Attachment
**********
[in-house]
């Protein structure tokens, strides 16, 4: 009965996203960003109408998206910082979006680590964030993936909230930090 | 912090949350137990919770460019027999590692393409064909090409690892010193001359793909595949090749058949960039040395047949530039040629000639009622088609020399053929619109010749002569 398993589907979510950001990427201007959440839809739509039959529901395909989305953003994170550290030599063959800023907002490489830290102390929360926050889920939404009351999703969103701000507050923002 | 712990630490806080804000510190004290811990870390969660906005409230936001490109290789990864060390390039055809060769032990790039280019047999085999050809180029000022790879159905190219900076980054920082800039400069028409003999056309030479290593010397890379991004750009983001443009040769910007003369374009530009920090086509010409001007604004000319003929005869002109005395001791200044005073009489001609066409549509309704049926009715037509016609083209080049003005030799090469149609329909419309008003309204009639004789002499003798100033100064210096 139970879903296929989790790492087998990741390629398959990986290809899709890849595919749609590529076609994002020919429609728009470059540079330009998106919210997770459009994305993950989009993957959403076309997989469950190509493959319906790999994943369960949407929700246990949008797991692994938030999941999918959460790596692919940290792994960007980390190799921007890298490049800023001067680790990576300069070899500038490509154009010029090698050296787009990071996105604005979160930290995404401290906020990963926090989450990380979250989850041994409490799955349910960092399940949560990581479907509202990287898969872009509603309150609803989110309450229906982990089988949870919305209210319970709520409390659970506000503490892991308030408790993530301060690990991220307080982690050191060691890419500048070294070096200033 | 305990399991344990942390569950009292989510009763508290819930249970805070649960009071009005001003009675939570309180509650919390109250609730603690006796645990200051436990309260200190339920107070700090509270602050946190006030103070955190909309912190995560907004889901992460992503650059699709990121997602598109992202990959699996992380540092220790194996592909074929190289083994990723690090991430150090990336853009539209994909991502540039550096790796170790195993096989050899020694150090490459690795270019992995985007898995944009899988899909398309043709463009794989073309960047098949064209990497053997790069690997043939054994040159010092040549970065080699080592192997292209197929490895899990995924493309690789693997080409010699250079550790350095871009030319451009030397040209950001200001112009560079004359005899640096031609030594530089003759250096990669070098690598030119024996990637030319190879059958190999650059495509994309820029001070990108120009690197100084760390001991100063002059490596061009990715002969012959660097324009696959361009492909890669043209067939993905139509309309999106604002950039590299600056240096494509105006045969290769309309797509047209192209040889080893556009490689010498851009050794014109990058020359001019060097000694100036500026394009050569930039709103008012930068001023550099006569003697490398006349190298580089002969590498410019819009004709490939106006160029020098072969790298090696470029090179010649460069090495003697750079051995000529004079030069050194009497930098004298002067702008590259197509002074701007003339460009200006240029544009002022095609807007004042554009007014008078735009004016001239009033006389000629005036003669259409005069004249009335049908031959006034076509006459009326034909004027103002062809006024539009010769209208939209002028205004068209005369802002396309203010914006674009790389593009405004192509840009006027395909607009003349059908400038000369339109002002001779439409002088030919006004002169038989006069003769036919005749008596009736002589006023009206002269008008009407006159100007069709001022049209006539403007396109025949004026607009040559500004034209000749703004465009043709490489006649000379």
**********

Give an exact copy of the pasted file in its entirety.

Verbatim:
[in-house]
């Protein structure tokens, strides 16, 4: 009965996203960003109408998206910082979006680590964030993936909230930090 | 912090949350137990919770460019027999590692393409064909090409690892010193001359793909595949090749058949960039040395047949530039040629000639009622088609020399053929619109010749002569 398993589907979510950001990427201007959440839809739509039959529901395909989305953003994170550290030599063959800023907002490489830290102390929360926050889920939404009351999703969103701000507050923002 | 712990630490806080804000510190004290811990870390969660906005409230936001490109290789990864060390390039055809060769032990790039280019047999085999050809180029000022790879159905190219900076980054920082800039400069028409003999056309030479290593010397890379991004750009983001443009040769910007003369374009530009920090086509010409001007604004000319003929005869002109005395001791200044005073009489001609066409549509309704049926009715037509016609083209080049003005030799090469149609329909419309008003309204009639004789002499003798100033100064210096 139970879903296929989790790492087998990741390629398959990986290809899709890849595919749609590529076609994002020919429609728009470059540079330009998106919210997770459009994305993950989009993957959403076309997989469950190509493959319906790999994943369960949407929700246990949008797991692994938030999941999918959460790596692919940290792994960007980390190799921007890298490049800023001067680790990576300069070899500038490509154009010029090698050296787009990071996105604005979160930290995404401290906020990963926090989450990380979250989850041994409490799955349910960092399940949560990581479907509202990287898969872009509603309150609803989110309450229906982990089988949870919305209210319970709520409390659970506000503490892991308030408790993530301060690990991220307080982690050191060691890419500048070294070096200033 | 305990399991344990942390569950009292989510009763508290819930249970805070649960009071009005001003009675939570309180509650919390109250609730603690006796645990200051436990309260200190339920107070700090509270602050946190006030103070955190909309912190995560907004889901992460992503650059699709990121997602598109992202990959699996992380540092220790194996592909074929190289083994990723690090991430150090990336853009539209994909991502540039550096790796170790195993096989050899020694150090490459690795270019992995985007898995944009899988899909398309043709463009794989073309960047098949064209990497053997790069690997043939054994040159010092040549970065080699080592192997292209197929490895899990995924493309690789693997080409010699250079550790350095871009030319451009030397040209950001200001112009560079004359005899640096031609030594530089003759250096990669070098690598030119024996990637030319190879059958190999650059495509994309820029001070990108120009690197100084760390001991100063002059490596061009990715002969012959660097324009696959361009492909890669043209067939993905139509309309999106604002950039590299600056240096494509105006045969290769309309797509047209192209040889080893556009490689010498851009050794014109990058020359001019060097000694100036500026394009050569930039709103008012930068001023550099006569003697490398006349190298580089002969590498410019819009004709490939106006160029020098072969790298090696470029090179010649460069090495003697750079051995000529004079030069050194009497930098004298002067702008590259197509002074701007003339460009200006240029544009002022095609807007004042554009007014008078735009004016001239009033006389000629005036003669259409005069004249009335049908031959006034076509006459009326034909004027103002062809006024539009010769209208939209002028205004068209005369802002396309203010914006674009790389593009405004192509840009006027395909607009003349059908400038000369339109002002001779439409002088030919006004002169038989006069003769036919005749008596009736002589006023009206002269008008009407006159100007069709001022049209006539403007396109025949004026607009040559500004034209000749703004465009043709490489006649000379």